The Empress of China is a Chinese television drama based on events in 7th and 8th-century Tang dynasty, starring producer Fan Bingbing as the titular character Wu Zetian—the only woman in Chinese history to rule as an emperor.

The Empress of China - Netflix

Type: Scripted

Languages: Chinese

Status: Ended

Runtime: 45 minutes

Premier: 2014-12-21

The Empress of China - Emperor of China - Netflix

The Emperor or Huangdi (Chinese: 皇帝; pinyin: Huángdì) was the secular imperial title of the Chinese sovereign reigning between the founding of the Qin dynasty that unified China in 221 BC, until the abdication of Puyi in 1912 following the Xinhai Revolution and the establishment of the Republic of China, although it was later restored twice in two failed revolutions in 1916 and 1917. The holy title of Chinese emperor was the Son of Heaven (Chinese: 天子; pinyin: tiānzǐ), a title much older than the Emperor of China which predates the Zhou Dynasty and recognized as the ruler of “All under Heaven” (i.e., the whole world). In practice not every Emperor held supreme power in China, although this was usually the case. Emperors from the same family are classified in historical periods known as dynasties. Most of China's imperial rulers have commonly been considered members of the Han ethnicity, although recent scholarship tends to be wary of applying present day ethnic categories to historical situations. During the Yuan and Qing dynasties China was ruled by ethnic Mongols and Manchus respectively. The orthodox historical view sees these as non-native dynasties that became sinicized, though some recent scholars (such as those of the New Qing History school) argue that the interaction between politics and ethnicity was far more complex. Nevertheless, in both cases these rulers claimed the Mandate of Heaven to assume the role of traditional Confucian emperors in order to rule over China proper.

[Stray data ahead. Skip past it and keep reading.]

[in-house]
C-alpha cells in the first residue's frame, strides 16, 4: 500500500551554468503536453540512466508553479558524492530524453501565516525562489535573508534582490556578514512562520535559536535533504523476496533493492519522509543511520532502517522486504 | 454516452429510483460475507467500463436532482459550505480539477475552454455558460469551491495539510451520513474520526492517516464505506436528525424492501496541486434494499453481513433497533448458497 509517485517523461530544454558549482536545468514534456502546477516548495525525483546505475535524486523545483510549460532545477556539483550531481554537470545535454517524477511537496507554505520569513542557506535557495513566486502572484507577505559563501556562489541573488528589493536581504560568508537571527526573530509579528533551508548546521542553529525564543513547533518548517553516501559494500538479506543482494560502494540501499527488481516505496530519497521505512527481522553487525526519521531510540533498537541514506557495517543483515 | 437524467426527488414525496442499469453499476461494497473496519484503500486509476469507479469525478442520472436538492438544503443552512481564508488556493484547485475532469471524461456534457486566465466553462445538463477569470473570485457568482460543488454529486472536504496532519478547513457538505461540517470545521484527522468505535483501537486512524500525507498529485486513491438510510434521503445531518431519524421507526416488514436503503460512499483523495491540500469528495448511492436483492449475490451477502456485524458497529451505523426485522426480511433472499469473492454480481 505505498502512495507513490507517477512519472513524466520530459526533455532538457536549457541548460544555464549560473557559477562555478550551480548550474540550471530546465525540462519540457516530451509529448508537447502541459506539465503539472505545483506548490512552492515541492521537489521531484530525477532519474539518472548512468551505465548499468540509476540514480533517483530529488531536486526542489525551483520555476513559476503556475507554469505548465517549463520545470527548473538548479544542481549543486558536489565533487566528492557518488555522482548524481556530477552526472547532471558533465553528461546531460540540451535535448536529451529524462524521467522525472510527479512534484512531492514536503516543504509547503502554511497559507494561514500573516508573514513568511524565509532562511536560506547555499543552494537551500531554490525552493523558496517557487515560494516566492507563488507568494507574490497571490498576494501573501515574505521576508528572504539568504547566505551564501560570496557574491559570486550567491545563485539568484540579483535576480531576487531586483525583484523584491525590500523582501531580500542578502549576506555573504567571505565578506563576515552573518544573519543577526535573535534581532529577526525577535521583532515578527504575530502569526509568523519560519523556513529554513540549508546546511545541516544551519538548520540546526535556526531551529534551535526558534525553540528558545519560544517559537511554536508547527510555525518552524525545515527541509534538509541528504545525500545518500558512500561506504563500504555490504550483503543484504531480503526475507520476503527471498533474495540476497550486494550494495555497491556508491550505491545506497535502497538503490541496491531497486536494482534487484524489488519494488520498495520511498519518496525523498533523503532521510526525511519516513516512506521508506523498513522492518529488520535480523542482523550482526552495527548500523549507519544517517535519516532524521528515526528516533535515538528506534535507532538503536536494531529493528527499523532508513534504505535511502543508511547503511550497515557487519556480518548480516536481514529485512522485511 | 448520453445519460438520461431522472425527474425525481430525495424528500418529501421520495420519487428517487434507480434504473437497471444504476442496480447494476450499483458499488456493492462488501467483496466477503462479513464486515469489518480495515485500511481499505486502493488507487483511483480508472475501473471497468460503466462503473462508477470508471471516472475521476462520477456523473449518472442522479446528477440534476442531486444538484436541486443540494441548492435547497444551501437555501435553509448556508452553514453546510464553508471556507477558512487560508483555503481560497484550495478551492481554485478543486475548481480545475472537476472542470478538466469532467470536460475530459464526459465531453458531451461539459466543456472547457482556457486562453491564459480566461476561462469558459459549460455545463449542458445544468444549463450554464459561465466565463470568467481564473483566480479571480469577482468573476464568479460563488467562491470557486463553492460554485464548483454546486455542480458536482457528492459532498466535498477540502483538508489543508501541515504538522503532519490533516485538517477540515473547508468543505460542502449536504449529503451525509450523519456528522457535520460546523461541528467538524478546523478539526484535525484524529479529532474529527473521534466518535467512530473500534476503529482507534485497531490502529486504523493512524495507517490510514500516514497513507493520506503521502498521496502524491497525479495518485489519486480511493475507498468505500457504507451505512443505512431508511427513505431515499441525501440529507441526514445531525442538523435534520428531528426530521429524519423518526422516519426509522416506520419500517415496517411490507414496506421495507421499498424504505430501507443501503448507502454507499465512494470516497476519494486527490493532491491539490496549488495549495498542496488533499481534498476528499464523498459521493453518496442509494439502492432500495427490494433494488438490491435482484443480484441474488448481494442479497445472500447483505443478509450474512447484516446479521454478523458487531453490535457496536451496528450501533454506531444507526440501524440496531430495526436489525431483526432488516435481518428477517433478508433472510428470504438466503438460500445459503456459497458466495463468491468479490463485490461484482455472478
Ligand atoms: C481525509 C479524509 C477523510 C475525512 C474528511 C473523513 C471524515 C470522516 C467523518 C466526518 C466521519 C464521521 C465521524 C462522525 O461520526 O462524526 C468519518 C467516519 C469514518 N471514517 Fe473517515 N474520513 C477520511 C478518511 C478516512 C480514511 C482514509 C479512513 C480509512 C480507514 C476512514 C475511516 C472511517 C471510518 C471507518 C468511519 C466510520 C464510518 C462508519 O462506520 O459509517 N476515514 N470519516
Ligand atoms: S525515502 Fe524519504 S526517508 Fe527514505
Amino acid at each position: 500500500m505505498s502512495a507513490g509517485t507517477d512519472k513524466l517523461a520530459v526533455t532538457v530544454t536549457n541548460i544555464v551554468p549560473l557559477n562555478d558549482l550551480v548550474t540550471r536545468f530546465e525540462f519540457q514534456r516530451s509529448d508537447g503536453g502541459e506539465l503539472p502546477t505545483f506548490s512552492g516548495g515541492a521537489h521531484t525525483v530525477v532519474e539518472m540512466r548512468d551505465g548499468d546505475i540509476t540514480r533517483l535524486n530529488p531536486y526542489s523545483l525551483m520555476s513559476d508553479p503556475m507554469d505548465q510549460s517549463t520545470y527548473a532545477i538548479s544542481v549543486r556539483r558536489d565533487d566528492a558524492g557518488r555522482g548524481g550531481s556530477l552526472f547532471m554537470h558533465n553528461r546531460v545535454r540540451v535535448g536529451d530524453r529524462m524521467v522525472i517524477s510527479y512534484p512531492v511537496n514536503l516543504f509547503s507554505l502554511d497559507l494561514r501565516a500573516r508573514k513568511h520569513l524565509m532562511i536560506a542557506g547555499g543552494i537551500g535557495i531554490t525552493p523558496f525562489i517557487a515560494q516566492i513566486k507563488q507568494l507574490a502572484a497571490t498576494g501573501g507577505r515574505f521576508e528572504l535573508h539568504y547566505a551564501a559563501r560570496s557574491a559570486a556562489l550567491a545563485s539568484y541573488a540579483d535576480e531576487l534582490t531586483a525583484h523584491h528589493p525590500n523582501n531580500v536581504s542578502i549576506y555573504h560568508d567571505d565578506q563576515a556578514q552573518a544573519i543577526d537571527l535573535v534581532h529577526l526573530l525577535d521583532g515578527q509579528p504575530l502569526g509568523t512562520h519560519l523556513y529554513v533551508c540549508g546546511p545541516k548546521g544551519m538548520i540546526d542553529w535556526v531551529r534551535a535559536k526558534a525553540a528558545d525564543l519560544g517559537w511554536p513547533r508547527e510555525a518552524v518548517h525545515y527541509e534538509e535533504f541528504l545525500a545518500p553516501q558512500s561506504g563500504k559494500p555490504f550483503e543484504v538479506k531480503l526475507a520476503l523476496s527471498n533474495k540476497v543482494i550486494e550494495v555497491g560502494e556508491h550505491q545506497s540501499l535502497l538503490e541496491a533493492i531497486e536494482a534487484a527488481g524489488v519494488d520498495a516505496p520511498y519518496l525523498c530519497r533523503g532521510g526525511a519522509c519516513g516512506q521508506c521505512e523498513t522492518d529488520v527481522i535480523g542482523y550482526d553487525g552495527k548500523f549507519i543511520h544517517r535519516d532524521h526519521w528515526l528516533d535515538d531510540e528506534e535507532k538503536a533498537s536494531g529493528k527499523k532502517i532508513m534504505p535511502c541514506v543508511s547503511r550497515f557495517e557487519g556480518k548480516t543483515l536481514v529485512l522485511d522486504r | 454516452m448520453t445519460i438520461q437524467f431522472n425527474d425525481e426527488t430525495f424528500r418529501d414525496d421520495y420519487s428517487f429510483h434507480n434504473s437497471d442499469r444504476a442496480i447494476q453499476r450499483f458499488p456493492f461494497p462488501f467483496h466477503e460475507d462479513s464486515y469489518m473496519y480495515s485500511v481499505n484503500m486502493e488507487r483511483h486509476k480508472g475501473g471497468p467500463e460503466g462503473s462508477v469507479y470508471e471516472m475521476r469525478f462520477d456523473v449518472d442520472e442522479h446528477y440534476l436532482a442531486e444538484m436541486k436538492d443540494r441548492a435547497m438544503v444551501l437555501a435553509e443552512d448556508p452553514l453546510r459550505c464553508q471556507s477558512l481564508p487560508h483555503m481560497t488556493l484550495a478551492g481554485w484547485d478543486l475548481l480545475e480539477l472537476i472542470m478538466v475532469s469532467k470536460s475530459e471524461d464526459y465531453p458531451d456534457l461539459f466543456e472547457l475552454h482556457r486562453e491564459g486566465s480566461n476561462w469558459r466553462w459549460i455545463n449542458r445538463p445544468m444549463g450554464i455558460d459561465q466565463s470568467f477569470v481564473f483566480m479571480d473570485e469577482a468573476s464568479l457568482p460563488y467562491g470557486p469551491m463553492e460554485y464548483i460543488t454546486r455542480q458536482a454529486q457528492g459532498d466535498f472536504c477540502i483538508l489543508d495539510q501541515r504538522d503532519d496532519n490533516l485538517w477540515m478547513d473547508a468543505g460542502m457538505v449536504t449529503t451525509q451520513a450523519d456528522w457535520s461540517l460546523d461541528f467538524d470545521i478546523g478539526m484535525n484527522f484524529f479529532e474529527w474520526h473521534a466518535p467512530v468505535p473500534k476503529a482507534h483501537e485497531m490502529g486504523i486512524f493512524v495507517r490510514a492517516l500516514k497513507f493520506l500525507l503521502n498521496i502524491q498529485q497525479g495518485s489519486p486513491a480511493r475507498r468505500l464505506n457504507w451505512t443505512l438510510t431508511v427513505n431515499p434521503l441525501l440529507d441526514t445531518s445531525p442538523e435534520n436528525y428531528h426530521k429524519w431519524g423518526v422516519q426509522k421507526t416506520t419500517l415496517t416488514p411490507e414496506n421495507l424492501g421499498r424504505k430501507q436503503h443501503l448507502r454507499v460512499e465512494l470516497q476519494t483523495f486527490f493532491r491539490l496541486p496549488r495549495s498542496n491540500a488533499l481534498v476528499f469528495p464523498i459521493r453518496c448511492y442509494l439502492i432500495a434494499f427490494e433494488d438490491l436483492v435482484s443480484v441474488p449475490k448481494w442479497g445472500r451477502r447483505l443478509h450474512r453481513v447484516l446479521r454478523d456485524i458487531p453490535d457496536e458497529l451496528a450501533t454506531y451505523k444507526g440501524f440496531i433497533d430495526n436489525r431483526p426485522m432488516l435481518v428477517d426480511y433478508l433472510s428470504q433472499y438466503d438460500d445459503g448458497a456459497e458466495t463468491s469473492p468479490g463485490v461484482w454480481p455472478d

The Empress of China - Family - Netflix

The Imperial family was made up of the Emperor and the Empress (皇后) as the primary consort and Mother of the Nation (國母/国母). In addition, the Emperor would typically have several other consorts and concubines (嬪妃/嫔妃), ranked by importance into a harem, in which the Empress was supreme. Every dynasty had its set of rules regarding the numerical composition of the harem. During the Qing dynasty (1644–1911), for example, imperial convention dictated that at any given time there should be one Empress, one Huang Guifei, two Guifei, four fei and six pin, plus an unlimited number of other consorts and concubines. Although the Emperor had the highest status by law, by tradition and precedent the mother of the Emperor, i.e., the Empress Dowager (皇太后), usually received the greatest respect in the palace and was the decision maker in most family affairs. At times, especially when a young emperor was on the throne, she was the de facto ruler. The Emperor's children, the princes (皇子) and princesses (公主), were often referred to by their order of birth, e.g., Eldest Prince, Third Princess, etc. The princes were often given titles of peerage once they reached adulthood. The Emperor's brothers and uncles served in court by law, and held equal status with other court officials (子). The Emperor was always elevated above all others despite any chronological or generational superiority.

The Empress of China - References - Netflix